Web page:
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     Volume 8 Issue 90 | October 16, 2009 |

  Cover Story
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On Shaky Ground
Your excellent cover story "On Shaky Ground" focusing on earthquake in Bangladesh was a timely reminder of the threat we face from this natural calamity. Significant damaging earthquakes have occurred in and around Bangladesh in the past, and moderate magnitude earthquake occurs every few years. Although earthquakes occur less frequently than cyclones and floods, they can affect much larger areas and can have long lasting economic, social, and political effects. Therefore it is essential that we are prepared, and people know what to expect.
Although, some awareness exists among limited groups, due to some recent earthquakes in the region, practically the country is far behind the minimum preparedness level to face such a disaster in any of our cities. The media has an important role to play here. Without spreading panic, accurate information must be propagated. Recently, we have seen a lot of discussion in talk shows. Many of the "experts" talking about earthquakes are not experts in this field at all. Just because one is a professor of geology or a civil engineer does not mean that person is an expert in seismology. The media should play a responsible role in interviewing and inviting actual experts so that proper information is disseminated.
Jashimuddin Ahmed
23/H Pisciculture Housing Society, Shyamoli, Dhaka

Time and Tide

We all know that time and tide wait for none and also that time is money but still we are forced to waste time in commuting everyday. There are many problems in our country but our urban transportation must be the worst. The buses are broken and overcrowded and the drivers drive recklessly. Now we turn to CNG and taxicabs and endless problems arise. They are also in deplorable condition and the commuters mostly hear the word 'NO' from the CNG drivers. If they are willing to go they ask double fare. Rickshaws cannot go everywhere because of the VIP roads. The government has almost turned a blind eye to this problem and so I ask the newspaper and the common people to raise their voice for a better transportation system, a better bus service along with proper CNG and taxicab services. If we cannot solve this problem, we will be left behind in the competitive global market.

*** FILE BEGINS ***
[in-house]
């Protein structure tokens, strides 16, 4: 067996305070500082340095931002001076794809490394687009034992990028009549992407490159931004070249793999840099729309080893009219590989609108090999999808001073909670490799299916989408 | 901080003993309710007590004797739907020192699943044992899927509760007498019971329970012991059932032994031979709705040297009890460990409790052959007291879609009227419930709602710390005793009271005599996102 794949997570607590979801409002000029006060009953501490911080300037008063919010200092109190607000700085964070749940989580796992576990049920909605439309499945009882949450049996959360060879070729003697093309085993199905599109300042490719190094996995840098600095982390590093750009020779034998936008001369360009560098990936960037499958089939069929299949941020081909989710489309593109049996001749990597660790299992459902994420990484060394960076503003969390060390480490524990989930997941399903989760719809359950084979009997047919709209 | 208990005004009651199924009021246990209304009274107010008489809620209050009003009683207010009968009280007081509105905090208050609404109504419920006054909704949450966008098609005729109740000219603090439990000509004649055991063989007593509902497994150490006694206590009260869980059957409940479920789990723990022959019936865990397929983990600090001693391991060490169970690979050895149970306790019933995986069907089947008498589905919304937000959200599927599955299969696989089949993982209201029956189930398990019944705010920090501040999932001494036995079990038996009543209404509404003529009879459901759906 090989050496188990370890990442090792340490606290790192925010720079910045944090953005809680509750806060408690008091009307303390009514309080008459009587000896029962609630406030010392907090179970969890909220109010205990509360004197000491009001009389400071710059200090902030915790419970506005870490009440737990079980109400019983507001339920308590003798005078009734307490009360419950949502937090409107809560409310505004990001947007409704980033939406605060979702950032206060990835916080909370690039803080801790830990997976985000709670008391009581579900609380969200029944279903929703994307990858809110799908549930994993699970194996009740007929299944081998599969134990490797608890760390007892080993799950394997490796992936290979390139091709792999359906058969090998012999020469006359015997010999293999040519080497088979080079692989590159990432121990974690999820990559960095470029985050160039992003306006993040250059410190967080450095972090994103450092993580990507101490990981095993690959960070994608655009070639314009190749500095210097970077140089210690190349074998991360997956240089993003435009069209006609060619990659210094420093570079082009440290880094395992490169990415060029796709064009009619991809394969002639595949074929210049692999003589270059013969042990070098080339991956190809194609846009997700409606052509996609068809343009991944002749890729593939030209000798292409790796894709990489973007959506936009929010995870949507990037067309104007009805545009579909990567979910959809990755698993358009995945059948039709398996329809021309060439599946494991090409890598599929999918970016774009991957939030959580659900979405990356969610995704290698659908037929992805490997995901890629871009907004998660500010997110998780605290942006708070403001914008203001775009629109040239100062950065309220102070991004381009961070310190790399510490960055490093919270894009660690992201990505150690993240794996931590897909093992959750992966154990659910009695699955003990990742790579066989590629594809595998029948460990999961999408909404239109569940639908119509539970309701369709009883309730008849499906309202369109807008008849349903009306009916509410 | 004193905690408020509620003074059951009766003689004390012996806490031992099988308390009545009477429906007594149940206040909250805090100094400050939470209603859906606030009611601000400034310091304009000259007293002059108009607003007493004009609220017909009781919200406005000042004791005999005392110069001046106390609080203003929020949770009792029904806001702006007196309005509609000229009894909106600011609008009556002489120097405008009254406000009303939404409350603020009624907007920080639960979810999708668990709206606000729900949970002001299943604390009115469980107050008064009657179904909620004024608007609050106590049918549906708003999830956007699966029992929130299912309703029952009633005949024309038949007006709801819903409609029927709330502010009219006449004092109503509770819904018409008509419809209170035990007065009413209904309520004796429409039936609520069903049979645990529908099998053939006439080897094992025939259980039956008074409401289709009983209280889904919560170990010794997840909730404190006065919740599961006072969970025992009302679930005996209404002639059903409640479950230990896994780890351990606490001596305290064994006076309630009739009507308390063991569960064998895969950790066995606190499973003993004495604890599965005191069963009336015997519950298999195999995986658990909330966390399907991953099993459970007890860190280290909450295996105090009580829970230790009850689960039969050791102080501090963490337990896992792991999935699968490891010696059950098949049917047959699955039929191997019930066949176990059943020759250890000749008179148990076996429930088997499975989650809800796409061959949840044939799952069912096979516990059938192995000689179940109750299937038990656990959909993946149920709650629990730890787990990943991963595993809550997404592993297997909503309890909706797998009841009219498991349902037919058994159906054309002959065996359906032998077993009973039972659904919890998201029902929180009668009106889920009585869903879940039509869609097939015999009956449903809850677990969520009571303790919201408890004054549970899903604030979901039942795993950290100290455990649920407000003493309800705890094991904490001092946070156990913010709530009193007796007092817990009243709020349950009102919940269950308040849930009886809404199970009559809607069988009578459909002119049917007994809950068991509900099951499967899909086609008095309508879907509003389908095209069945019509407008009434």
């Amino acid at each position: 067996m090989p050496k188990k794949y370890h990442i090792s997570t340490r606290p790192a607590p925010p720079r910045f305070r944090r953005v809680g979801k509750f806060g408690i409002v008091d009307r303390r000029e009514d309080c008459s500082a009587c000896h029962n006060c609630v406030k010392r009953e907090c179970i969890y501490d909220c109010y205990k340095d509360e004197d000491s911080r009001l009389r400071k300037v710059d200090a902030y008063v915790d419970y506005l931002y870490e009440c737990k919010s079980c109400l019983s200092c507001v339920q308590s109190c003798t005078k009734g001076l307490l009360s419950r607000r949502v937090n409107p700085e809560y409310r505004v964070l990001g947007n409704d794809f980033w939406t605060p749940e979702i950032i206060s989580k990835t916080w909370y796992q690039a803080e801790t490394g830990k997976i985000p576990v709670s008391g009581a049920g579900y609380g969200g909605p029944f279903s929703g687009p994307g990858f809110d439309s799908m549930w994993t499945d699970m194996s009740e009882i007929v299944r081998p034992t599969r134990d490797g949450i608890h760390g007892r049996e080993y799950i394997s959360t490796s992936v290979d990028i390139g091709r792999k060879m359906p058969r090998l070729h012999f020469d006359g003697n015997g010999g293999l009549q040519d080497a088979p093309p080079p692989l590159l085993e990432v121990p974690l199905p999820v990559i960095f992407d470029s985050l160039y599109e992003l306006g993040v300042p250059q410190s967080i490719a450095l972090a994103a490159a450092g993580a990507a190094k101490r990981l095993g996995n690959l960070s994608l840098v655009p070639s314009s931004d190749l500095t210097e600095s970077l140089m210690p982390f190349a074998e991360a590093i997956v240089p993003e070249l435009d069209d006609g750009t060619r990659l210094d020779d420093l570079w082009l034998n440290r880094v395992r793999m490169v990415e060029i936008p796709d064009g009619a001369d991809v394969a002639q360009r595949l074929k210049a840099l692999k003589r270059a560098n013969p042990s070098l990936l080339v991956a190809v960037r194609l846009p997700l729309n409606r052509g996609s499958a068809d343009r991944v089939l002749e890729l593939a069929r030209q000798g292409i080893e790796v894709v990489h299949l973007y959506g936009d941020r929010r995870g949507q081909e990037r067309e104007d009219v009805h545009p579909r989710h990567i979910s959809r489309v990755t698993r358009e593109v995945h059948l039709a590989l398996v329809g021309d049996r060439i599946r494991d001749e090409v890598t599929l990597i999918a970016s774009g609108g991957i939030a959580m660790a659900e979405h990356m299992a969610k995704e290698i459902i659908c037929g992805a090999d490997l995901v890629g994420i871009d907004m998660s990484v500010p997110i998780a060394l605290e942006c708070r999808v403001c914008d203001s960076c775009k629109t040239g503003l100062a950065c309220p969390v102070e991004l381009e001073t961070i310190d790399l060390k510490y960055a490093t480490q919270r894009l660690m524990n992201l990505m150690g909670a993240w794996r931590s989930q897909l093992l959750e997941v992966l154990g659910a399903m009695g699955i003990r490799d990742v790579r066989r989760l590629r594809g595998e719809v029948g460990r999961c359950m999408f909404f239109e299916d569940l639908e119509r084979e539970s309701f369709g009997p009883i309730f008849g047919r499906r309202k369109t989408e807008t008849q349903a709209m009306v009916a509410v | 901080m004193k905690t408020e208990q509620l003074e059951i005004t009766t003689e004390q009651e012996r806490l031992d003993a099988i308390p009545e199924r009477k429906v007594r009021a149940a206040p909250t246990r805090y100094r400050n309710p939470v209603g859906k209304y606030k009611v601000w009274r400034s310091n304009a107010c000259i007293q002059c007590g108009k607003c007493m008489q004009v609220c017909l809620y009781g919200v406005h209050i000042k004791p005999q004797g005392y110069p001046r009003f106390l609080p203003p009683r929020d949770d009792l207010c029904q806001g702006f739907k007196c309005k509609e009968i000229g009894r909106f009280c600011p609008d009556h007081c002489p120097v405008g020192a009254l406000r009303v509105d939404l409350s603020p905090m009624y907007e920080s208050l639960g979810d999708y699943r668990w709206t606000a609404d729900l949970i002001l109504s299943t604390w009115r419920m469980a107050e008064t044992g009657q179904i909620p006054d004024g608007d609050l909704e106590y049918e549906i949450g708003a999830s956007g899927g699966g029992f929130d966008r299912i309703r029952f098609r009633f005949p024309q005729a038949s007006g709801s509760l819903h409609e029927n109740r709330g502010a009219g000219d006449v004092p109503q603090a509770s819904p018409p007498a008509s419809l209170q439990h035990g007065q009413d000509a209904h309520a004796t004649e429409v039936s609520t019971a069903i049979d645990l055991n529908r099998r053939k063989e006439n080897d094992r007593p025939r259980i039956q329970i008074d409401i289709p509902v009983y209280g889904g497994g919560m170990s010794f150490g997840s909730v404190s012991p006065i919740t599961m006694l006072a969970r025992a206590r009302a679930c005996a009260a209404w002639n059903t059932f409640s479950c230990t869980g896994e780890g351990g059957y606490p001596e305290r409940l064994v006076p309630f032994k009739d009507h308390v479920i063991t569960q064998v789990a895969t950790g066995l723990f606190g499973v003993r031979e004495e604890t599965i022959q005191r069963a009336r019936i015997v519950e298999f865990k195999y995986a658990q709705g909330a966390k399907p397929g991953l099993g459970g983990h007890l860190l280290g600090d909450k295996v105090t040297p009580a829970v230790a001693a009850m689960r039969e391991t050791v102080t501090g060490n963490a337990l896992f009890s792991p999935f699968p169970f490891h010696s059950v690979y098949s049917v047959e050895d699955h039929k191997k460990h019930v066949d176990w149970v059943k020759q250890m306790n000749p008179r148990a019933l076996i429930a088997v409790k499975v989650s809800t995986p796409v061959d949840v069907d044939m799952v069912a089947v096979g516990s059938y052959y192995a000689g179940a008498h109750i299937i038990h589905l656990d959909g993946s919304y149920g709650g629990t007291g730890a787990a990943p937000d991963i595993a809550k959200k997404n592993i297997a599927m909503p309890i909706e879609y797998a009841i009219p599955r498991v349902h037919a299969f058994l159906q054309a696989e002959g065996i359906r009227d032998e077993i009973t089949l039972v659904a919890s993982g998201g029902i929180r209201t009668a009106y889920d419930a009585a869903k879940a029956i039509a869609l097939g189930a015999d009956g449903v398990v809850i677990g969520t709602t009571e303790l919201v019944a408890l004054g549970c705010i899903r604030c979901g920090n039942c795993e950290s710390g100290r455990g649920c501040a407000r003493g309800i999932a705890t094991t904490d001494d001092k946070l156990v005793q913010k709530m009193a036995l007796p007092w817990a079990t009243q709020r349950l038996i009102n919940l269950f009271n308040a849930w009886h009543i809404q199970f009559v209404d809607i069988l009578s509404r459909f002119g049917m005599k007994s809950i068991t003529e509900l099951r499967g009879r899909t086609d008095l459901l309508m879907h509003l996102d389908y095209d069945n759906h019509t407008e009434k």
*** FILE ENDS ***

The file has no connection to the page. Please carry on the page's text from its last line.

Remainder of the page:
Md Mahbubur Rahman
Student of A Levels, Old town, Dhaka

Gandhi and Suu Kyi

October 2 was the birthday of Mahatma Gandhi, a man who has left his imprint on South Asia. Through out the world, International Day of Non-violence is observed. Gandhiji spent his whole life with the ideal of non-violence.
But what place has he in the heart of the present generation? Is the present generation really interested in this “simple-minded man”? We hardly see any programmes in the media on the life of Gandhi. Even in the newspaper, we often find research-based information about the Great War leaders. It seems that these men are more important than Gandhi!
It is the curse of South Asia that a woman like Aung San Suu Kyi who is a staunch follower of the doctrine of non-violence is now leading a captive life. The UN must vow on this day to free Aung San Suu Kyi. If the international community does not take any step to rescue her, then it is quite needless to observe International day of Non-violence.
Pradip Das

Let There Be Rickshaws!
We are all victims of excruciating traffic jam in this overcrowded mega city and the car owners amongst us along with those on a visit from abroad are often quick to condemn rickshaws and call for their complete removal. It is true to some extent that the slower rickshaws are sometimes incompatible with motorised vehicles and the illiterate rickshaw pullers do not follow traffic rules.
But I want rickshaws. Dhaka is a land of muslin (now obsolete), mosques and of course the colourful and ornate rickshaws. Many people will talk about the enjoyable rickshaw rides when the city roads are empty during Eid vacations or 'hartals'. Ask any tourist be it a Westerner or an NRB and they will confirm it as one of the most famous sights and unique experiences of Dhaka/Bangladesh. For the city dwellers, the predominance of rickshaw as a transport is evidenced by the fact that they comprise 49%, 78%, 80% and 55% of traffic in Dhaka, Sylhet, Comilla and Rangpur cities respectively [Banglapedia]. Rickshaw is as much a necessity as a cultural symbol.
The fuel-free rickshaws do not cause any air pollution or any noise pollution. In the global green awakening, this alone should be enough reason to promote rather than discourage the rickshaws. Developed countries have already realised the drawbacks of excessive usage of automobile and they are now encouraging the usage of non-motorised transport (NMT). Pedal powered emission free rickshaws are now available in Western cities like New York City; in London they are known as 'pediabs' and in San Diego they are called 'bike taxis'.
The argument that rickshaws cause traffic jams may not be correct since the roads that have no rickshaws still experience congestion. Let us not cut off the head to cure the headache.
Mehrin Shahed

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